On April 20, 2022, I was involved in a discussion evening on death organized by the study association Animo and Studium Generale of Tilburg University. One of the speakers was artist Laurien Schrooten, who has designed a workshop titled #YODO. YODO is a playful yet serious workshop in which participants engage in conversation about death and their own funeral.
YODO – You Only Die Once triggered me. Is it true that we only die once? The fact that we know we are mortal, makes us creative. Research has proofed that death awareness makes us creative: creativity as a means to make life meaningful, what we do now is relevant, and will not be destroyed by death. Being creative makes us more or less immortal.
Some cultures, e.g. South Korea and China, use death awareness and death experiences to stimulate creativity and to discover what really matters in life. In Shanghai, a playful ritual of death, cremation, and rebirth allows participants to experience all of these sensations in a kind of simulation. Participants begin their experience of the death simulator with a game that challenges them to consider important questions about life and death. Then they lie down on a conveyer belt that leads them into a furnace-like chamber. Heated to 40 degrees Celsius, the chamber blows out hot air and has flames projected on the walls. The simulation ends as participants are led into a second, white chamber, which they enter through a latex ‘womb’ to represent rebirth. The participants are encouraged to make a note of any final thoughts and wishes, and can either share these reflections on the spot or keep them as a reminder of the simulation.
In South Korea, funerals for the living are organized. This ritual emerged as a response to the high numbers of suicide. The people who think ending their lives is the only way out from social pressure, stress, high workload are invited to attend their own funerals to reconsider what makes their lives valuable. The participants of this healing ritual wear traditional funeral dresses, have their portraits taken, write farewell letters and lay inside their closed coffin for 10 minutes. Is it necessary to die before you learn to live? Dying for a better life!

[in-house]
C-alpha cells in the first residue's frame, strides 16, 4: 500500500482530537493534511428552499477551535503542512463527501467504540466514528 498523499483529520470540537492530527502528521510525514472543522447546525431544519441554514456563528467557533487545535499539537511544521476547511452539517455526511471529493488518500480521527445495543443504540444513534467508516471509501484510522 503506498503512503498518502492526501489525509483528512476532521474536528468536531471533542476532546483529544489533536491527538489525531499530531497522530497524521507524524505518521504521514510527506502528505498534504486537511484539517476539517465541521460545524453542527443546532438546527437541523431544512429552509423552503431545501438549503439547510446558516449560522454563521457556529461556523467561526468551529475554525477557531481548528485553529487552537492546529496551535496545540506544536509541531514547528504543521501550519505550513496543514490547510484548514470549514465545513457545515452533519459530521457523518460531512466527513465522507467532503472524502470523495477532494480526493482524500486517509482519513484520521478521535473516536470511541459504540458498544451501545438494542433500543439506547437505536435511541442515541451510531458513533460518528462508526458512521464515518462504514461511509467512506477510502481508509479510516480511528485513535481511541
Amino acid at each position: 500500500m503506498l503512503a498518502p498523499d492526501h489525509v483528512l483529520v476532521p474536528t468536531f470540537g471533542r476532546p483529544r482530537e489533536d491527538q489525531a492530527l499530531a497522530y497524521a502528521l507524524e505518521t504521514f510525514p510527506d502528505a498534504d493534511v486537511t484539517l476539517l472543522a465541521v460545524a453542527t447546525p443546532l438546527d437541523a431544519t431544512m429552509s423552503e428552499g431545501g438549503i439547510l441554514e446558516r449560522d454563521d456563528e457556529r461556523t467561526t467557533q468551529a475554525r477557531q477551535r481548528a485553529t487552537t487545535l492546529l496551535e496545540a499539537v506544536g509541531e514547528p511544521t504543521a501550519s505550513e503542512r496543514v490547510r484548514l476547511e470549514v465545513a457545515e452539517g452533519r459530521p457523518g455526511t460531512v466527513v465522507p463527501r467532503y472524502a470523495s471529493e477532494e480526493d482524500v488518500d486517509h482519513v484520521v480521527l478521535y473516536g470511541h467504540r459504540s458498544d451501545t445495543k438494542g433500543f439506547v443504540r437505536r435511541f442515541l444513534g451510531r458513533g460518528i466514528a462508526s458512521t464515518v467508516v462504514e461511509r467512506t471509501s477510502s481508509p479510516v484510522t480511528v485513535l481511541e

YODO – You Only Die Once, but who is that you? Nowadays, we live in an information age. Briefly stated, humans are information, we are our brains. The book On not dying (subtitle: secular immortality in the age of technoscience) by Abou Farman (2020) is about the relationship between technology, media, data and immortality. A quote from the introduction to give an idea of what this book is about:
Immortality is the very promise embedded in modern secular futures, not only because the biopolitical or life-saving logic of modern medicine slips down that slope with its promise to stave off death and debility, but because immortality is the redemptive end of progress and technoscientific advance.
New technologies make posthumous messaging possible. Online services allow the living to continue communicative ties with the dead and vice-versa! Apps already exist that collect almost everything that you create during your lifetime and process this huge amount of information using complex Artificial Intelligence algorithms. This involves incorporating data from Facebook, Twitter, Instagram, e-mail, photos, video, location information. This data will be used to interact with the living, e.g. by sending birthday wishes to your children. A notion of personhood emerges, which moves beyond the corporeal body: a new notion of digital afterlife. So, the question is: who is you in the slogan You Only Die Once?